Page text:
I did two small test batches - in two different studios. What I was testing was the kiln. The kiln at the BeadFX studio has a largish gap at the door, and my own seals quite well - and I wanted to make sure that wasn't making a difference.

But what else is different is that the BeadFX studio is natural gas (boosted) and tanked oxygen, and my own studio is propane and a concentrator.

And while both batches have retained their glossy metallic reduction - so no worries there - what I did find is that the pieces made at the BeadFX studio have a coloured rainbow effect that I did not get in my own studio.

These are made in my own studio. This is Double Helix Triton. Let cool to no glow. Reduce further out than the candles are (turn the oxy down to produce candles about 4 inches long), don't let the glass reheat to glowing.

And here are the ones made in the BeadFX studio. The gas used is natural gas, vs propane. Is this the defining difference? I don't know. But you can see there is much more of a rainbow effect.

 Same group, black background. Because I like black.

Side by side, propane batch on the left, nat gas on the right.

Interesting, no? Like I said - I don't know that the gas is the primary difference. Maybe it's the tanked vs concentrator oxygen. The difference isn't overwhelming, but it's there.

I think that the biggest take-away from this is: when you read a tutorial or see a bead made with the exotic glasses, or, for that matter, any glass - you need to keep in mind that if you are not getting the same results, there are other factors at play than just your technique.

I have written about Triton before, Metallic Dragon, and in comparison with Kronos and Clio.

Monday, December 19, 2016

Double Helix RO 670x

This is Rubino Oro - from Double Helix. Rubino Oro. Ruby Gold. Glass made with gold. In this case, priced like it. I don't generally talk about price, but you should know, this glass is $120.00 per pound. US dollars.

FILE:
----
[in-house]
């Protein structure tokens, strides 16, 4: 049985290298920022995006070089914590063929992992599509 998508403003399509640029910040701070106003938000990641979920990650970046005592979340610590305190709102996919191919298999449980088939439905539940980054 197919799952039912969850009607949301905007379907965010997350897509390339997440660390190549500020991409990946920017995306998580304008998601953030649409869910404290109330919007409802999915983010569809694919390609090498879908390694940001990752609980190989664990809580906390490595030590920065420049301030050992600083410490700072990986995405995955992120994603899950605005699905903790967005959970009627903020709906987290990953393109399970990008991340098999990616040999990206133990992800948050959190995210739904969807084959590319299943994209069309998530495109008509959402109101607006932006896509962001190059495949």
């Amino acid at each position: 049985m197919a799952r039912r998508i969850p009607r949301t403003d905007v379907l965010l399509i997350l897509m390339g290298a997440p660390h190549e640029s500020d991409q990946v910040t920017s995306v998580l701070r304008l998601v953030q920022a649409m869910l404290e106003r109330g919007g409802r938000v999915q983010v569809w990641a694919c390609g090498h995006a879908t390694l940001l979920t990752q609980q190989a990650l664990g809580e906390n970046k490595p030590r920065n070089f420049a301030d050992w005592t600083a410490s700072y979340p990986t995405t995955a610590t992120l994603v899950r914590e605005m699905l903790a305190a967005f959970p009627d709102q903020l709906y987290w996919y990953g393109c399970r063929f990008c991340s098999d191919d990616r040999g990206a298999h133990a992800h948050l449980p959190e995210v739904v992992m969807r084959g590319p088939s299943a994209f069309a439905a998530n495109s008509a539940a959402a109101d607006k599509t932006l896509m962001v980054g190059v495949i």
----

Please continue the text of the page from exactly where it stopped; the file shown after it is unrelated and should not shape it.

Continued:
So - is it worth it?

It might be.

 It is, in fact - a colour closer to red than pink - a glorious transparent red that is somehow not red.
 If you examine it closely - you can see there is a little variation in the colour - but you need to be very close and use very strong light to see it. It's real, but subtle. A product of striking, perhaps.
 Sigh - when will I learn to wipe the glass down before taking it's picture?

Ok - so - how does it compare to other pinks?
The pony and the pair of legs are some other pink. Transparent pink. I honestly am not sure which one, but something in the rubino or cranberry family.

The difference is remarkable. The "other" glass - sorry - I know that's not very helpful, but I am just so struck by the difference that I wanted to show you - the DH rubino has a purity and clarity to it - a ruby-ness - that makes the other seem almost purple in comparison. 
 The difference is even more striking in just regular lighting. Wow.

What this glass is not. Unlike the Effetre Rubino - this is a solid rod of color - not a clear core with a layer of colour on the outside.